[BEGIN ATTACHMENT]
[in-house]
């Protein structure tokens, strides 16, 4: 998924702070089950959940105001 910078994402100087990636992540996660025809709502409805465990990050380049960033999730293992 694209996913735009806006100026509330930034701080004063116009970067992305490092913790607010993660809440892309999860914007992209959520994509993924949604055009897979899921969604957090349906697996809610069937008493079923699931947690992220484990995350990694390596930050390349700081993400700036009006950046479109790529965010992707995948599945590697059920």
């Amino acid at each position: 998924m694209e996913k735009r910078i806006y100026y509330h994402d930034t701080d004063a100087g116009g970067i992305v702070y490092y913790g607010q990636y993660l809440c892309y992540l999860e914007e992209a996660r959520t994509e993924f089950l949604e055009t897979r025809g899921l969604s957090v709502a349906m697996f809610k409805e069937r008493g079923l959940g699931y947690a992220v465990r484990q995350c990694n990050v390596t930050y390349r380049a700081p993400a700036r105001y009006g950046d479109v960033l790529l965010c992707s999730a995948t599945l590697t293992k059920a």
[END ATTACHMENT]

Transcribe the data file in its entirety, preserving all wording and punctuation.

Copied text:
[in-house]
């Protein structure tokens, strides 16, 4: 998924702070089950959940105001 910078994402100087990636992540996660025809709502409805465990990050380049960033999730293992 694209996913735009806006100026509330930034701080004063116009970067992305490092913790607010993660809440892309999860914007992209959520994509993924949604055009897979899921969604957090349906697996809610069937008493079923699931947690992220484990995350990694390596930050390349700081993400700036009006950046479109790529965010992707995948599945590697059920």
């Amino acid at each position: 998924m694209e996913k735009r910078i806006y100026y509330h994402d930034t701080d004063a100087g116009g970067i992305v702070y490092y913790g607010q990636y993660l809440c892309y992540l999860e914007e992209a996660r959520t994509e993924f089950l949604e055009t897979r025809g899921l969604s957090v709502a349906m697996f809610k409805e069937r008493g079923l959940g699931y947690a992220v465990r484990q995350c990694n990050v390596t930050y390349r380049a700081p993400a700036r105001y009006g950046d479109v960033l790529l965010c992707s999730a995948t599945l590697t293992k059920a």